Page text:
The cities of Hemet, Calif., and San Jacinto, Calif., are facing a problem with the supply of available water in the area’s basins, according to the Southwest Riverside News Network. Seepage has been occurring in the basins for years, and population growth has resulted in overdrawing from the basins. New regulations are necessary to ensure the availability of water, according to the Department of the Interior (DOI).

A Riverside County Superior Court judge ruled in favor of the formation of the Watermaster, a group of individuals representing four municipal organizations working to rectify the water-shortage, according to a press release from the Eastern Municipal Water District (EMWD). The Watermaster was approved April 18 for the primary purpose of regulating and maintaining the Hemet/San Jacinto Groundwater Basins.

 “This will undoubtedly be a complex project and will not be solved overnight. But each and every person involved in this project understands how important this process is to ensuring peace in the Valley and we are fully committed to making it a success for the betterment of our entire region,” Vice Chair of the Watermaster and Hemet City Council Member Linda Krupa told The Valley Chronicle.  

The formation of the Watermaster serves to satisfy a judicial requirement of the Soboba Band of Luiseño Indians Settlement Act. The act was approved by Congress on July 31, 2008 for the purpose of guaranteeing available drinking water for the Band, according to the DOI’s website. Soboba Tribal Council Chairman Scott Cozart is quoted on the website, saying,"The Tribe is elated that this long-running issue has finally been resolved and that it is clearly a win-win for all."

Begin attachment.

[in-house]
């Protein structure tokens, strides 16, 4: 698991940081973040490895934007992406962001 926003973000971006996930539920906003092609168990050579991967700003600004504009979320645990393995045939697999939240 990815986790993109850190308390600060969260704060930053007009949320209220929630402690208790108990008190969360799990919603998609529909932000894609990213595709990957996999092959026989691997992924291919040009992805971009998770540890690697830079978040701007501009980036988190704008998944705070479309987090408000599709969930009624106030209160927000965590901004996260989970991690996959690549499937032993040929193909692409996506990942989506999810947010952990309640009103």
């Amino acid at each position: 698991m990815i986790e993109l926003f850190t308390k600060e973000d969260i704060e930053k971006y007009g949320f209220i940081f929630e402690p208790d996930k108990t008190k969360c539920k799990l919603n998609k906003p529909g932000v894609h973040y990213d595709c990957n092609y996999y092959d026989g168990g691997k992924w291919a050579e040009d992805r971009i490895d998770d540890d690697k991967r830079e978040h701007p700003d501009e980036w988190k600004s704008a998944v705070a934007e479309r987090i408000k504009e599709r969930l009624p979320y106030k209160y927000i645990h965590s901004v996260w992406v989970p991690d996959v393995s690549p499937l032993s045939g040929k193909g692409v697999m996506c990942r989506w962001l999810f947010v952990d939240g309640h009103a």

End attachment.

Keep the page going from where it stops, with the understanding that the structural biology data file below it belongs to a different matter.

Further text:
The Watermaster includes five members. Four represent separate municipal organizations, including the Lake Hemet Municipal Water District (LHMWD), the city of Hemet, Calif., the city of San Jacinto, Calif., and the EMWD. These four municipal organizations will provide funding for the organization, and will also be responsible for hiring legal counsel and an advisor. The plan for the Watermaster also specifies that a fifth member is included to represent the private sector.  

“There is a great responsibility that this committee has embraced in regards to its ongoing management of this program,” says EMWD President Phil Paule in the EMWD’s press release. “By working hand-in-hand with our neighbors, we can ensure both proper water management for the future and ongoing partnerships that will help unify our Valley.”

The San Jacinto Groundwater Basin has been overdrawn by roughly 10,000 acre feet of water per year for the last several decades, according to the EMWD. One acre foot is enough to provide two families with water for a year. The EMWD has announced on its website a goal of recharging about 7,500 acre feet of water into a newly formed recharge basin every year.

The four agencies composing the Watermaster have also invested in more than 400 acres of habitat restoration for the endangered San Bernardino kangaroo rat.

The Watermaster is scheduled to meet once a month and officially report its status once a year to the court. The current policies were agreed upon at its first meeting on April 22 and the group will meet again on May 29.